In a world affected by brutal civil conflicts, endless proxy wars, violent extremism and warlordism, and now reckoning with the impact of COVID-19, the need to assist vulnerable people will continue to expand. In parallel, the security conditions in which humanitarian workers are deployed and operate in various conflict zones will become an increasingly relevant issue. Although debates among scholars and practitioners are growing, the severity and urgency of the issue continues to be underestimated, particularly at the UN level.
Although it is common to hear about bombings, kidnapping and murder, sexual harassment, armed robbery, and individuals caught in crossfire, incidents reported by non-governmental organisations (NGOs) do not always draw the attention of media and public concern. According to the Aid Worker Security Database, from 1997 to the present, incidents involving aid workers have been frequent and are growing, along with the spread of conflicts and crises. “Humanitarian aid workers” is a broad category, including staff of local and international NGOs, international organisations and the International Committee of the Red Cross (ICRC). Among them, NGO workers, especially local ones, are most often exposed to violence, although UN and ICRC staff have not been exempted.
Humanitarian workers may be involved in generic attacks aimed at civilians, but most often they are victims of targeted attacks and deliberate violent strategies by local non-state armed groups (NSAGs) or more organised groups like Taliban, Al-Nusra, Al-Qaida, ISIS, and Al Shabaab. Such attacks are often instigated because humanitarian workers are perceived as having colluded with the “enemy” and associated with an opposing party. Their presence on-field and their roles in communities can be easily distorted among the local population and manipulated to justify violence against them.
What can we do to protect humanitarian workers?
What can be done to protect them while allowing them to do their jobs even in highly dangerous zones? Humanitarian workers are usually subject to proper training courses and basic knowledge of logistics. Additionally, they are aware of the on-field risk they may encounter. However, this may not be enough to safeguard them and guarantee the assistance they provide to local communities.
The most important factor is understanding the extent to which local conditions either allow their mission with some adaption or become so difficult that they require partial or total suspension. A reduction of activities and personnel may be a common practice in such instances, though this always implies a shift in the approach, which may cause political and ethical issues. The practice of remote management, the operational response to insecurity involves a large reduction of international and sometimes national personnel from the field. It consists of the transferral of larger programme responsibilities to local staff or local partner organisations. This is not always perceived as a productive strategy: it interrupts the direct monitoring of project implementation and coordination that is one of the most important added values aid workers may provide, particularly in those contexts in which local civil society actors are more vulnerable. The partial transferral of tasks may also expand the criticality and sensitiveness of the programmes, reduce the feasibility of technical aspects, and challenge the expertise and availability of local partners. Still, remote management practices are preferred to the complete suspension of activity, a drastic decision that impacts the organisation’s performance and humanitarian work and can be the last resort.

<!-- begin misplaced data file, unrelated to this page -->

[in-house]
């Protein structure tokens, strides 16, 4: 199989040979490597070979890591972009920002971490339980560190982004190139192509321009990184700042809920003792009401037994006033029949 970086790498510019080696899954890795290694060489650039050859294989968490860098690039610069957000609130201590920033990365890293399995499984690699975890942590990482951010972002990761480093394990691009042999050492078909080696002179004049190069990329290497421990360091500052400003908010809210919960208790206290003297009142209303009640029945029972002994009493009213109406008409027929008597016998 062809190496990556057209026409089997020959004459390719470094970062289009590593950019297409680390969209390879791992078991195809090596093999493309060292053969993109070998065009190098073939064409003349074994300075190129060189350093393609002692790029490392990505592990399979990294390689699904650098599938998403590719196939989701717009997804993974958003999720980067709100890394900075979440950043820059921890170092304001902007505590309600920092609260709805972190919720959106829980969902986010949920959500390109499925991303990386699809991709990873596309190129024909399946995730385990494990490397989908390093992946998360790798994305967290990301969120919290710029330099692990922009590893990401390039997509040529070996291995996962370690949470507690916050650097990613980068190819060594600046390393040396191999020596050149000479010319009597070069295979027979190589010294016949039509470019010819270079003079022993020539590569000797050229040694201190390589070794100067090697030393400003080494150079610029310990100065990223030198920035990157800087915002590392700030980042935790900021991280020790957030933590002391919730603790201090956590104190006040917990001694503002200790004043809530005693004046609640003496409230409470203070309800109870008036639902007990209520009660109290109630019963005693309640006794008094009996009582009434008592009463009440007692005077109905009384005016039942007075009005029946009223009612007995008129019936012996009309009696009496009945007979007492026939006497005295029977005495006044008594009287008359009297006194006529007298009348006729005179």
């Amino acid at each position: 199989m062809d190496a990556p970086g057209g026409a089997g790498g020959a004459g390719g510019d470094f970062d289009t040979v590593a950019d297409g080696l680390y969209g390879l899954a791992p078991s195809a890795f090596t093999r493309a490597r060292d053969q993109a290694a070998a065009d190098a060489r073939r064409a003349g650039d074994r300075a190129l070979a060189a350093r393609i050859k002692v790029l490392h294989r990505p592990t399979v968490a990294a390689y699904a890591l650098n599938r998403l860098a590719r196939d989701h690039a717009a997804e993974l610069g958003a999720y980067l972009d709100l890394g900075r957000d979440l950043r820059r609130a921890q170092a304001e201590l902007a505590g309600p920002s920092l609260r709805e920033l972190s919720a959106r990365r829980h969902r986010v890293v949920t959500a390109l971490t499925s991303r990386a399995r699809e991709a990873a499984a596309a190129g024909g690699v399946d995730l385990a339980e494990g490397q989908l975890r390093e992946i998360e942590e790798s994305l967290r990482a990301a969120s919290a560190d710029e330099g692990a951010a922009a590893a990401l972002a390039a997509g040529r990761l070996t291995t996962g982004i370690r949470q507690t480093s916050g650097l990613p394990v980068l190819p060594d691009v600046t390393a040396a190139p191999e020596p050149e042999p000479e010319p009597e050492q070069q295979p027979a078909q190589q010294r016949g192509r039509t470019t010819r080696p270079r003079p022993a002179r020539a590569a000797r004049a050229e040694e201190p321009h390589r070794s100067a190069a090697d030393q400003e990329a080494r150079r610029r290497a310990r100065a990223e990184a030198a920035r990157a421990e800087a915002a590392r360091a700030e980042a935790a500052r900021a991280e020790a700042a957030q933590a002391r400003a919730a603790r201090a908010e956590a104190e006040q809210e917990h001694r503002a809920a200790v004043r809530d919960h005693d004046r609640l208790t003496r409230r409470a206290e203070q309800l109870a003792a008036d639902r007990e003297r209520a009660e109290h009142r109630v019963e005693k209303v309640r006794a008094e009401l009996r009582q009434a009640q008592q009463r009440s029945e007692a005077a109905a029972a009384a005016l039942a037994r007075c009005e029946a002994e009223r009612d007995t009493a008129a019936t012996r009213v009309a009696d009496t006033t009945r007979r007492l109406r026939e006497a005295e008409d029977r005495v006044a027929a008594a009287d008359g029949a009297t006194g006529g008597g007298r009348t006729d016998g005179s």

The worsening of security conditions for humanitarian workers is a problem that cannot be definitively solved; it is a consequence of the deep changes that global and regional security are encountering. Multi-layered and complex civil conflicts and proxy wars require integrated humanitarian interventions in which the civilian dimension is dominant. The more humanitarian workers continue to be deployed on-field and involved in various tasks, the less secure their working conditions will be.
Despite the visibility of attacks in media reports, problems encountered by NGOs in conflict zones remain an under-researched and undervalued issue that deserves more attention. More comparative data analysis concerning not only general reflections on the level, cause, and consequences of violent attacks on humanitarian workers but specific contexts and their correlation with the most striking contemporary conflicts is desperately needed to build knowledge and inform policy.
The strengthening of security conditions for all humanitarian workers should enter the political agendas of international and regional organisations and be part of debates on conflict management and external interventions. It should become a concern for all major humanitarian agencies to promote a broader collective reflection on the actual preparation of workers and the dynamics of mission tasks.
Feature image source: US National Archives